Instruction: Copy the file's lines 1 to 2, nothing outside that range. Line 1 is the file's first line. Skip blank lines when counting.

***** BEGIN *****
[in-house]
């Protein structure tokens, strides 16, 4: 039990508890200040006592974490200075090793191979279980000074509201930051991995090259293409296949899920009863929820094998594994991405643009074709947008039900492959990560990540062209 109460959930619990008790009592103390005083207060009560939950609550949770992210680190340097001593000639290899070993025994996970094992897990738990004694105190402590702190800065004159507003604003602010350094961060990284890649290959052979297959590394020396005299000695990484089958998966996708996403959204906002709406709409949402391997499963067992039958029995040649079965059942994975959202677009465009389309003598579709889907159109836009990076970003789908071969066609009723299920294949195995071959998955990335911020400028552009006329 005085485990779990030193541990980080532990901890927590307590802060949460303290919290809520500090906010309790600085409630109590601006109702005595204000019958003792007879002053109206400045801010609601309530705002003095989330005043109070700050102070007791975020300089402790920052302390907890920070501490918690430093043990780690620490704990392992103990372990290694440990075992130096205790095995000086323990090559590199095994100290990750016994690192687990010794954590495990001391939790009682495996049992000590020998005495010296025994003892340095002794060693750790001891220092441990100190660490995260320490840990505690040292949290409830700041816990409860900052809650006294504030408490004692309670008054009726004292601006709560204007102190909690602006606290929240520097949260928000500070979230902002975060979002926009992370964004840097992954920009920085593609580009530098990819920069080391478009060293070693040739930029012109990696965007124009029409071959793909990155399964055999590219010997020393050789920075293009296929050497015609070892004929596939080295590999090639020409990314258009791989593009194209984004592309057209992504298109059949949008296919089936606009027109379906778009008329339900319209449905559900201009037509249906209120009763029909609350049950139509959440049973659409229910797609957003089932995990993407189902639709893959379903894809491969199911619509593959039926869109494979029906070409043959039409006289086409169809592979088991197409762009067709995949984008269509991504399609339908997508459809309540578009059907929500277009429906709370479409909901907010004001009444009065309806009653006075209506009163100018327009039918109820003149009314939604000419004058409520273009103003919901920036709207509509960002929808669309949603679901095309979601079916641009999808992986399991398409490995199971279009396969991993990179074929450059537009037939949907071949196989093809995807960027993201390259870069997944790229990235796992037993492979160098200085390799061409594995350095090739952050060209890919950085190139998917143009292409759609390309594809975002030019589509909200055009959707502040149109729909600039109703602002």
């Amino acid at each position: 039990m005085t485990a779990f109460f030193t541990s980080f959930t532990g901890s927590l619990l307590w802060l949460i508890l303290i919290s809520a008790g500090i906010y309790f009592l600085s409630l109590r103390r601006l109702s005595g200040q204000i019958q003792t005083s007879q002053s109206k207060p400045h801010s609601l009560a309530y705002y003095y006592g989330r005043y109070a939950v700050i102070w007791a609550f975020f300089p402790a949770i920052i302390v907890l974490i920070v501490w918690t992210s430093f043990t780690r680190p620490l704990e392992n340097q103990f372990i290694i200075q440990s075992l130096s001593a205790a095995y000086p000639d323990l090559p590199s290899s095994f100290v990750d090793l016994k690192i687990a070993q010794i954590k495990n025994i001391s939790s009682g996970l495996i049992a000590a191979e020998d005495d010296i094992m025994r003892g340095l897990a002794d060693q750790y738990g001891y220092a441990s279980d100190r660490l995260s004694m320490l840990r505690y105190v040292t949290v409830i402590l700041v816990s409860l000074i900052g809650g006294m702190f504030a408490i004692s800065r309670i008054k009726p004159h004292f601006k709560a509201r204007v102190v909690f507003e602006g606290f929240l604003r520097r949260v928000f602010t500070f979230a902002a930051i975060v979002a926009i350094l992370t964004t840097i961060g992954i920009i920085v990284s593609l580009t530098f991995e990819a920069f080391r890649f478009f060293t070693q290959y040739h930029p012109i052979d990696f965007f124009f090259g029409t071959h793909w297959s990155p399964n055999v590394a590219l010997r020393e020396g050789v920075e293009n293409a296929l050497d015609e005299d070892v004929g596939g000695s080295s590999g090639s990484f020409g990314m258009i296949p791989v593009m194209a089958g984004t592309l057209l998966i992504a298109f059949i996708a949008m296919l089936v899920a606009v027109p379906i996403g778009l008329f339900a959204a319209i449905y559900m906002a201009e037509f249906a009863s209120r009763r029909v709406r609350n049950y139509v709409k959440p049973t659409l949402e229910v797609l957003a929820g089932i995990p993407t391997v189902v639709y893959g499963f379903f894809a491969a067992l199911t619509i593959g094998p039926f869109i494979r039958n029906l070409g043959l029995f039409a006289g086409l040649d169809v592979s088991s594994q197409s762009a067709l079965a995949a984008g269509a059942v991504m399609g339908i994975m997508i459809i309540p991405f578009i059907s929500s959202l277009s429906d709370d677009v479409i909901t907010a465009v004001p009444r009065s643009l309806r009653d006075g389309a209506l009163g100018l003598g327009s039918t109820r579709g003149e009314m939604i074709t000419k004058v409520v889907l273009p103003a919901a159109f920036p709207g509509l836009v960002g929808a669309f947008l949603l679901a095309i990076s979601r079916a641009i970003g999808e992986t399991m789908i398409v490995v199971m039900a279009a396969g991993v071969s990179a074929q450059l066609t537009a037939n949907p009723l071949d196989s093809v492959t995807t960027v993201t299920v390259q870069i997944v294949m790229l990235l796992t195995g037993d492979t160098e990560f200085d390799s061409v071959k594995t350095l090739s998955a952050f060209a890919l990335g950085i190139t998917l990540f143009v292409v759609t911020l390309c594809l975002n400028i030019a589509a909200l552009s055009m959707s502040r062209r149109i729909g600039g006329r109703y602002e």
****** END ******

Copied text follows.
[in-house]
């Protein structure tokens, strides 16, 4: 039990508890200040006592974490200075090793191979279980000074509201930051991995090259293409296949899920009863929820094998594994991405643009074709947008039900492959990560990540062209 109460959930619990008790009592103390005083207060009560939950609550949770992210680190340097001593000639290899070993025994996970094992897990738990004694105190402590702190800065004159507003604003602010350094961060990284890649290959052979297959590394020396005299000695990484089958998966996708996403959204906002709406709409949402391997499963067992039958029995040649079965059942994975959202677009465009389309003598579709889907159109836009990076970003789908071969066609009723299920294949195995071959998955990335911020400028552009006329 005085485990779990030193541990980080532990901890927590307590802060949460303290919290809520500090906010309790600085409630109590601006109702005595204000019958003792007879002053109206400045801010609601309530705002003095989330005043109070700050102070007791975020300089402790920052302390907890920070501490918690430093043990780690620490704990392992103990372990290694440990075992130096205790095995000086323990090559590199095994100290990750016994690192687990010794954590495990001391939790009682495996049992000590020998005495010296025994003892340095002794060693750790001891220092441990100190660490995260320490840990505690040292949290409830700041816990409860900052809650006294504030408490004692309670008054009726004292601006709560204007102190909690602006606290929240520097949260928000500070979230902002975060979002926009992370964004840097992954920009920085593609580009530098990819920069080391478009060293070693040739930029012109990696965007124009029409071959793909990155399964055999590219010997020393050789920075293009296929050497015609070892004929596939080295590999090639020409990314258009791989593009194209984004592309057209992504298109059949949008296919089936606009027109379906778009008329339900319209449905559900201009037509249906209120009763029909609350049950139509959440049973659409229910797609957003089932995990993407189902639709893959379903894809491969199911619509593959039926869109494979029906070409043959039409006289086409169809592979088991197409762009067709995949984008269509991504399609339908997508459809309540578009059907929500277009429906709370479409909901907010004001009444009065309806009653006075209506009163100018327009039918109820003149009314939604000419004058409520273009103003919901920036709207509509960002929808669309949603679901095309979601079916641009999808992986399991398409490995199971279009396969991993990179074929450059537009037939949907071949196989093809995807960027993201390259870069997944790229990235796992037993492979160098200085390799061409594995350095090739952050060209890919950085190139998917143009292409759609390309594809975002030019589509909200055009959707502040149109729909600039109703602002």